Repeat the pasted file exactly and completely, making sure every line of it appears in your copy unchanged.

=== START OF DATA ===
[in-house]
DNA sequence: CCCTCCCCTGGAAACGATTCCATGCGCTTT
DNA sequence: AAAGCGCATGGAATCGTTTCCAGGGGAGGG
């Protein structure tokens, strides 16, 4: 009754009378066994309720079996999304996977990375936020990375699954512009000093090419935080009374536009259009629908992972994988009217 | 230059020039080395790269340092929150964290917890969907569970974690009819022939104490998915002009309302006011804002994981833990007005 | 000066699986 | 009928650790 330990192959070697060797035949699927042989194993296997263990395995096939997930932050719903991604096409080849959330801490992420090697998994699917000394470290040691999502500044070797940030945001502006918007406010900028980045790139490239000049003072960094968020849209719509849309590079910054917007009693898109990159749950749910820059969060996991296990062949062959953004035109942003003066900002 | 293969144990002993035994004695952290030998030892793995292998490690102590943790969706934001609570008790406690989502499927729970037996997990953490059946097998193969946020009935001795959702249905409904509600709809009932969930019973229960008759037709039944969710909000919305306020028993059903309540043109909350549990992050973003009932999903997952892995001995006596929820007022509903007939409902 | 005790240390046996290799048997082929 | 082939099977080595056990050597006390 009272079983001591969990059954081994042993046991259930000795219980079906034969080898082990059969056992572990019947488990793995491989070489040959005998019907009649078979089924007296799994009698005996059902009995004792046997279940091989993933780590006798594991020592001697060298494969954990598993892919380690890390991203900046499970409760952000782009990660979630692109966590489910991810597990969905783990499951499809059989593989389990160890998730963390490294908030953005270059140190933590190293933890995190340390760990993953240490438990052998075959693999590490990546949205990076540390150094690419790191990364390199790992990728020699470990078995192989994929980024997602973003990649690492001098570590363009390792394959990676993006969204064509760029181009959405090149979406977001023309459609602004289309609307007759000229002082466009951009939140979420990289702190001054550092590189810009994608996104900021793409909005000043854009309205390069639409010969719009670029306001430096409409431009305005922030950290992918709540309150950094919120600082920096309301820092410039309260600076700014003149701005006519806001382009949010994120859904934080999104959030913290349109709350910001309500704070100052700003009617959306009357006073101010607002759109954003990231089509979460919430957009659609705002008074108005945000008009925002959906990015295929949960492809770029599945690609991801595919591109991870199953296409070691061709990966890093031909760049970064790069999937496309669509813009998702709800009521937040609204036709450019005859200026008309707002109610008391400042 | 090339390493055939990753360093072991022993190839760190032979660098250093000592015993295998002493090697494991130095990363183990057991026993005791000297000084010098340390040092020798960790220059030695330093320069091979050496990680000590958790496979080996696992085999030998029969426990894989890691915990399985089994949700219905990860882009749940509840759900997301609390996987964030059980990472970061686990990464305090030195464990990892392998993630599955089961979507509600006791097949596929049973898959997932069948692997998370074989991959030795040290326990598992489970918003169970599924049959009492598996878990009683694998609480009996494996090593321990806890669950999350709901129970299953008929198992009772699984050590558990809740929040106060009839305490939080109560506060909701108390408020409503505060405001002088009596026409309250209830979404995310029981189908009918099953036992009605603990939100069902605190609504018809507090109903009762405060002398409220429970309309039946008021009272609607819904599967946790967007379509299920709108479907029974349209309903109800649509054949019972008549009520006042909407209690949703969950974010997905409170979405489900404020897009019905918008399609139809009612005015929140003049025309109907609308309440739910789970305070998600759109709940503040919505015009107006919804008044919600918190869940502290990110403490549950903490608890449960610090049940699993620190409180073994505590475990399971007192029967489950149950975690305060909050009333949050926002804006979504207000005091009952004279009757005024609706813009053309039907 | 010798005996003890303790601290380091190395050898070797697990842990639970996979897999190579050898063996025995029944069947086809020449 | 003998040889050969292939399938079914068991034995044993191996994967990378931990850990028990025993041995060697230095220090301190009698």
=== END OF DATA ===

[in-house]
DNA sequence: CCCTCCCCTGGAAACGATTCCATGCGCTTT
DNA sequence: AAAGCGCATGGAATCGTTTCCAGGGGAGGG
């Protein structure tokens, strides 16, 4: 009754009378066994309720079996999304996977990375936020990375699954512009000093090419935080009374536009259009629908992972994988009217 | 230059020039080395790269340092929150964290917890969907569970974690009819022939104490998915002009309302006011804002994981833990007005 | 000066699986 | 009928650790 330990192959070697060797035949699927042989194993296997263990395995096939997930932050719903991604096409080849959330801490992420090697998994699917000394470290040691999502500044070797940030945001502006918007406010900028980045790139490239000049003072960094968020849209719509849309590079910054917007009693898109990159749950749910820059969060996991296990062949062959953004035109942003003066900002 | 293969144990002993035994004695952290030998030892793995292998490690102590943790969706934001609570008790406690989502499927729970037996997990953490059946097998193969946020009935001795959702249905409904509600709809009932969930019973229960008759037709039944969710909000919305306020028993059903309540043109909350549990992050973003009932999903997952892995001995006596929820007022509903007939409902 | 005790240390046996290799048997082929 | 082939099977080595056990050597006390 009272079983001591969990059954081994042993046991259930000795219980079906034969080898082990059969056992572990019947488990793995491989070489040959005998019907009649078979089924007296799994009698005996059902009995004792046997279940091989993933780590006798594991020592001697060298494969954990598993892919380690890390991203900046499970409760952000782009990660979630692109966590489910991810597990969905783990499951499809059989593989389990160890998730963390490294908030953005270059140190933590190293933890995190340390760990993953240490438990052998075959693999590490990546949205990076540390150094690419790191990364390199790992990728020699470990078995192989994929980024997602973003990649690492001098570590363009390792394959990676993006969204064509760029181009959405090149979406977001023309459609602004289309609307007759000229002082466009951009939140979420990289702190001054550092590189810009994608996104900021793409909005000043854009309205390069639409010969719009670029306001430096409409431009305005922030950290992918709540309150950094919120600082920096309301820092410039309260600076700014003149701005006519806001382009949010994120859904934080999104959030913290349109709350910001309500704070100052700003009617959306009357006073101010607002759109954003990231089509979460919430957009659609705002008074108005945000008009925002959906990015295929949960492809770029599945690609991801595919591109991870199953296409070691061709990966890093031909760049970064790069999937496309669509813009998702709800009521937040609204036709450019005859200026008309707002109610008391400042 | 090339390493055939990753360093072991022993190839760190032979660098250093000592015993295998002493090697494991130095990363183990057991026993005791000297000084010098340390040092020798960790220059030695330093320069091979050496990680000590958790496979080996696992085999030998029969426990894989890691915990399985089994949700219905990860882009749940509840759900997301609390996987964030059980990472970061686990990464305090030195464990990892392998993630599955089961979507509600006791097949596929049973898959997932069948692997998370074989991959030795040290326990598992489970918003169970599924049959009492598996878990009683694998609480009996494996090593321990806890669950999350709901129970299953008929198992009772699984050590558990809740929040106060009839305490939080109560506060909701108390408020409503505060405001002088009596026409309250209830979404995310029981189908009918099953036992009605603990939100069902605190609504018809507090109903009762405060002398409220429970309309039946008021009272609607819904599967946790967007379509299920709108479907029974349209309903109800649509054949019972008549009520006042909407209690949703969950974010997905409170979405489900404020897009019905918008399609139809009612005015929140003049025309109907609308309440739910789970305070998600759109709940503040919505015009107006919804008044919600918190869940502290990110403490549950903490608890449960610090049940699993620190409180073994505590475990399971007192029967489950149950975690305060909050009333949050926002804006979504207000005091009952004279009757005024609706813009053309039907 | 010798005996003890303790601290380091190395050898070797697990842990639970996979897999190579050898063996025995029944069947086809020449 | 003998040889050969292939399938079914068991034995044993191996994967990378931990850990028990025993041995060697230095220090301190009698």